Changing and Recycling Your Own Used Oil Filter
Are you a wannabe do-it-yourselfer who has been afraid to try to change your own oil? While this task can seem daunting, if done carefully, it doesn't have to be messy or complicated. We've broken the process down into three simple and eco-friendly steps, so be sure to read the entire series: Changing Your Own Motor Oil (Wednesday, December 30); Changing and Recycling Your Own Used Oil Filter (Tuesday, January 5), and Recycling Your Used Oil (Wednesday, January 6).
When it's practical and cost effective, empty used oil filters are being collected for recycling. Check with the used oil collection facility where you take your used motor oil to see if accepts used oil filters, or if it can direct you to a place that does.
Regardless of how you recycle or dispose of your used oil filter, it must be drained of used oil. Special handling is required to properly clean an oil filter.
Turn off the engine, block the wheels and set the parking brake before getting under your car. To avoid burns, make sure that the engine is not too hot. Consult your owner's manual for directions.
Remove the drain plug on the bottom of the engine's oil pan and allow the used oil to drain from your car into a suitable container such as a drip pan.
Use a filter wrench (if necessary) to loosen the old filter. Carefully remove the used filter.
Drain the filter of any oil. The most effective method is to use a sharp tool to puncture the anti-drain back valve (on the filter's flat end) or the filter dome (on its rounded end) and allow the used oil inside the filter to drain into a container appropriate to hold used oil for recycling. (Anti-drain back valves are present in most automotive and light-duty truck filters. The valve consists of a rubber flap that creates a vacuum to prevent oil from draining back into the engine when it is not running. Puncturing the filter breaks the vacuum and releases the trapped oil.)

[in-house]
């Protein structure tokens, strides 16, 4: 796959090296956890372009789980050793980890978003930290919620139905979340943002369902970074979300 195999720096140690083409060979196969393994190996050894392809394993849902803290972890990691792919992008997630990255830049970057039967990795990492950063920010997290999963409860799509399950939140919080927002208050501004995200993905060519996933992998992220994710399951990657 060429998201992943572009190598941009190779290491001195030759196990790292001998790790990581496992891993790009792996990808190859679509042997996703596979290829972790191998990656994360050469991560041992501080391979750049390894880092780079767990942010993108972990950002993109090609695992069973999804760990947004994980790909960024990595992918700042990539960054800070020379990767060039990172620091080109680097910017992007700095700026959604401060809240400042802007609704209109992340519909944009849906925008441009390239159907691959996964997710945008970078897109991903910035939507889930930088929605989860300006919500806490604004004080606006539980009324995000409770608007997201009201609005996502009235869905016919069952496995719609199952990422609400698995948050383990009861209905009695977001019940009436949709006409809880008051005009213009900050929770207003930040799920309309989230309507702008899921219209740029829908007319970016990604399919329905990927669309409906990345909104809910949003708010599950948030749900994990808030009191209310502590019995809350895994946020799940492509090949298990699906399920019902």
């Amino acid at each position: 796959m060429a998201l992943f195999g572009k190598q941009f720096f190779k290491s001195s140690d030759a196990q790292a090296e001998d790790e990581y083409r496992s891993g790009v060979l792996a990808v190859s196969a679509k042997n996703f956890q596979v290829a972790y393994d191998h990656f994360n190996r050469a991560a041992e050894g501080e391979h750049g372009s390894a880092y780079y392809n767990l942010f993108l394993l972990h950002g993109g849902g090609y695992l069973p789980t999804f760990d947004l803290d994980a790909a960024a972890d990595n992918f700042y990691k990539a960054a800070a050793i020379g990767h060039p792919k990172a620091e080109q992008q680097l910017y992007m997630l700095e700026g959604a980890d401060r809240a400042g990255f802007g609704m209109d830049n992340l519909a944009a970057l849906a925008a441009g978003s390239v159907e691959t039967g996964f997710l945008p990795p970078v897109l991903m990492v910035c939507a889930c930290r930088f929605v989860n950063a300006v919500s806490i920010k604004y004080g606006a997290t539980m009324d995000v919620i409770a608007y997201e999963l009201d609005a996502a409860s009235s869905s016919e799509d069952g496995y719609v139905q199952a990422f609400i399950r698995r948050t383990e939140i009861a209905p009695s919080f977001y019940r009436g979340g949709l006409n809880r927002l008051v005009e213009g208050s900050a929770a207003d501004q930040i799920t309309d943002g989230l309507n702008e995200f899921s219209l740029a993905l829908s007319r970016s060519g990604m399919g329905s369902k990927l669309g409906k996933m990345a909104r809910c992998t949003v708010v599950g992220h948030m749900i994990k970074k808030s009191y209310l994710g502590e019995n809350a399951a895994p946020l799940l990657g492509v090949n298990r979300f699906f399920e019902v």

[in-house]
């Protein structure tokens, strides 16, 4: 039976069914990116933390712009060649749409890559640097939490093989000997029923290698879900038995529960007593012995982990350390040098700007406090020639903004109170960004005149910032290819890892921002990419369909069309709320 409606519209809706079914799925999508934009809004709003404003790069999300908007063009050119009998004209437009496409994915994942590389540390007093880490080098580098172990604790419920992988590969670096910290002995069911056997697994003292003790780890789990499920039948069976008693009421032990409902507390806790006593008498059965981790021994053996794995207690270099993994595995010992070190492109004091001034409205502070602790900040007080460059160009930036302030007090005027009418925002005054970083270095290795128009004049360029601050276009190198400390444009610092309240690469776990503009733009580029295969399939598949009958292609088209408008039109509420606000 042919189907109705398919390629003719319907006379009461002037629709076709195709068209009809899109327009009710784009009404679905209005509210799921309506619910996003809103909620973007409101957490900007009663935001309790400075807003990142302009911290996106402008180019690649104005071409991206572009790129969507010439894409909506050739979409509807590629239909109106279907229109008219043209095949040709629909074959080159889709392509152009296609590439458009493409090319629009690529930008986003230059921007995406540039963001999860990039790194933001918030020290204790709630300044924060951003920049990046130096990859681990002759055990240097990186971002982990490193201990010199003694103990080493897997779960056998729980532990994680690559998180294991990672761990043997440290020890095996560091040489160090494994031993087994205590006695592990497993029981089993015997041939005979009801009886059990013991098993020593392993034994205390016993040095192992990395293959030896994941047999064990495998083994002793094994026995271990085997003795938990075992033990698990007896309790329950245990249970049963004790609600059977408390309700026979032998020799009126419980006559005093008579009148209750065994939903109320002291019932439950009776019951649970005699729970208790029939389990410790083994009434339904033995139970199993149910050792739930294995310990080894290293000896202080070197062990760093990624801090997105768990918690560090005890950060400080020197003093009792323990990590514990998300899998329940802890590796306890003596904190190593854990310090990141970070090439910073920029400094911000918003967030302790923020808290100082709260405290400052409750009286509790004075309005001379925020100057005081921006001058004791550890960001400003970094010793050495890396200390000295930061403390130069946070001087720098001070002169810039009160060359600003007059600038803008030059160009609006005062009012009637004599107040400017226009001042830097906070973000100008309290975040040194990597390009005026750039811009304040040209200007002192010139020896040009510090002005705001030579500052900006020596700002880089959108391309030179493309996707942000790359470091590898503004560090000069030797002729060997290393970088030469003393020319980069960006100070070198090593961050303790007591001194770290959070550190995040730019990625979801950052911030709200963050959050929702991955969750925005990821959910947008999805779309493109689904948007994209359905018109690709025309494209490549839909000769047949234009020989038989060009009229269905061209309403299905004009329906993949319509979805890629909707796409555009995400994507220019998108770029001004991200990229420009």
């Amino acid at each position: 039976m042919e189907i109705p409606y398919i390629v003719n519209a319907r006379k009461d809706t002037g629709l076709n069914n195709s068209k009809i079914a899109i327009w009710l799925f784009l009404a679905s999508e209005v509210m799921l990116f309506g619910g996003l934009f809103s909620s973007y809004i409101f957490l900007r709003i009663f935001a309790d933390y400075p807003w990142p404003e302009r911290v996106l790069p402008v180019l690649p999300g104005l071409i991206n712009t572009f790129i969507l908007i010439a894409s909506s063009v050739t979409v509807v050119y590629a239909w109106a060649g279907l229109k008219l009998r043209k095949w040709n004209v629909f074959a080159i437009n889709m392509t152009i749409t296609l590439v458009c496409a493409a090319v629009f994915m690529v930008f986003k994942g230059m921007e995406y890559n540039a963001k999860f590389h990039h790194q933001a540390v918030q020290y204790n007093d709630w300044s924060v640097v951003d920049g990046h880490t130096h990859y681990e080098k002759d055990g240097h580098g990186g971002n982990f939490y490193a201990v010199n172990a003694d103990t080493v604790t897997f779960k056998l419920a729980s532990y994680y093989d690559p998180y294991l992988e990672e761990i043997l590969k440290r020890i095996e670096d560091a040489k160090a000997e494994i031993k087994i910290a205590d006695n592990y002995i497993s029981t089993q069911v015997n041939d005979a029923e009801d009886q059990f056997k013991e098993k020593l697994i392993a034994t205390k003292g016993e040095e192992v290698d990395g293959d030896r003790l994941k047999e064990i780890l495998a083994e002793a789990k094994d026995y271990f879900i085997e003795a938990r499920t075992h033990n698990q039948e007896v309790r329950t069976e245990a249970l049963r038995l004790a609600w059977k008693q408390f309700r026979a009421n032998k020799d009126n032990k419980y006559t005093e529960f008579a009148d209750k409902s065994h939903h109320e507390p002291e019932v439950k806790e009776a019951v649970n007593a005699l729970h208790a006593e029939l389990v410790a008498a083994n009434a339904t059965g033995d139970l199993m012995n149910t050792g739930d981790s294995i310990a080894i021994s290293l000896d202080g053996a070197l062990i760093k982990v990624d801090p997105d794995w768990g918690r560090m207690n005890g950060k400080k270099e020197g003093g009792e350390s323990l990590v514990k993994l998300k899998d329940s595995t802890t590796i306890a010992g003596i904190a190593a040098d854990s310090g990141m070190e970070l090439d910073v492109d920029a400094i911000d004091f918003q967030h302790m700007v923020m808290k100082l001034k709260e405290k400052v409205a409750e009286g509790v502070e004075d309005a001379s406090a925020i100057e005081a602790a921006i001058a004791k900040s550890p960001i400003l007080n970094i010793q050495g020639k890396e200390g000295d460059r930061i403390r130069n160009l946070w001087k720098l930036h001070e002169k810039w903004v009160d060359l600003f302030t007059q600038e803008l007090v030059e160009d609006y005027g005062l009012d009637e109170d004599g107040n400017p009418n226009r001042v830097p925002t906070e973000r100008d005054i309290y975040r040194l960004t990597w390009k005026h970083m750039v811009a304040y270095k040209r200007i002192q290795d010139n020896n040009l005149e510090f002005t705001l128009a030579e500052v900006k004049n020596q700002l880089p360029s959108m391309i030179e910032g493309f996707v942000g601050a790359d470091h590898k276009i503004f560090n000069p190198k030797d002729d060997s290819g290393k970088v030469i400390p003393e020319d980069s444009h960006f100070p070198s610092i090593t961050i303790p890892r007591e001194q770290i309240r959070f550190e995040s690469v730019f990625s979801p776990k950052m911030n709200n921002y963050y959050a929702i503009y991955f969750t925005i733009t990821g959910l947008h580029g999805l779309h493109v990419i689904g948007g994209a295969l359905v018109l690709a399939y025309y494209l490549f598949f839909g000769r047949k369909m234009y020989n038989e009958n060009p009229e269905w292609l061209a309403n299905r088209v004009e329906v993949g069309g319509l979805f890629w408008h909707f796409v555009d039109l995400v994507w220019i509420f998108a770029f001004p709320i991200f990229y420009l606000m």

Place the flat end of the punctured filter on the used oil collection container and drain as much oil as possible out of the filter. It is important for used oil filters to drain at least 12 hours near engine operating temperature and above room temperature (approximately 60*F).
Install the new filter according to the manufacturer's instructions. Coat its rubber seal with a small amount of oil, then replace it. Do not use a filter wrench to tighten the new filter as this may damage the filter. Instead, tighten it snugly with your fingers, following the directions supplied with the filter.
When you've completed your oil change, don't be tempted to toss your filter into the trashcan: approximately 220 million gallons of used oil are improperly disposed of each year -- and just ONE gallon of used oil can contaminate up to one million gallons of drinking water!
Take the filter (along with your used oil) to the nearest used oil collection center. If your community doesn't have a collection center, check with your local service station or an automobile maintenance facility such as a lube center, repair shop, or car dealership. Also look for the nearest "oil drop." This is a petroleum industry symbol indicating that used oil is collected for recycling/reuse. You can also search at this link for an oil recycling center using your zipcode.
We've broken the process down into three simple and eco-friendly steps, so be sure to read the entire series: Changing Your Own Motor Oil (Wednesday, December 30); Changing and Recycling Your Own Used Oil Filter (Tuesday, January 5), and Recycling Your Used Oil (Wednesday, January 6).
All information contained in this series has been sourced from:
* South Carolina DHEA Office of Solid Waste Reduction & Recycling: Used Motor Oil Recycling Pamphlet (1/08)
* U.S. Environmental Protection Agency: Collecting Used Oil for Recycling/Reuse - Tips for Consumers Who Change Their Own Motor Oil and Filters
* U.S. Department of Energy: Used Oil Re-refining Study to Address Energy Policy Act of 2005, Section 1838
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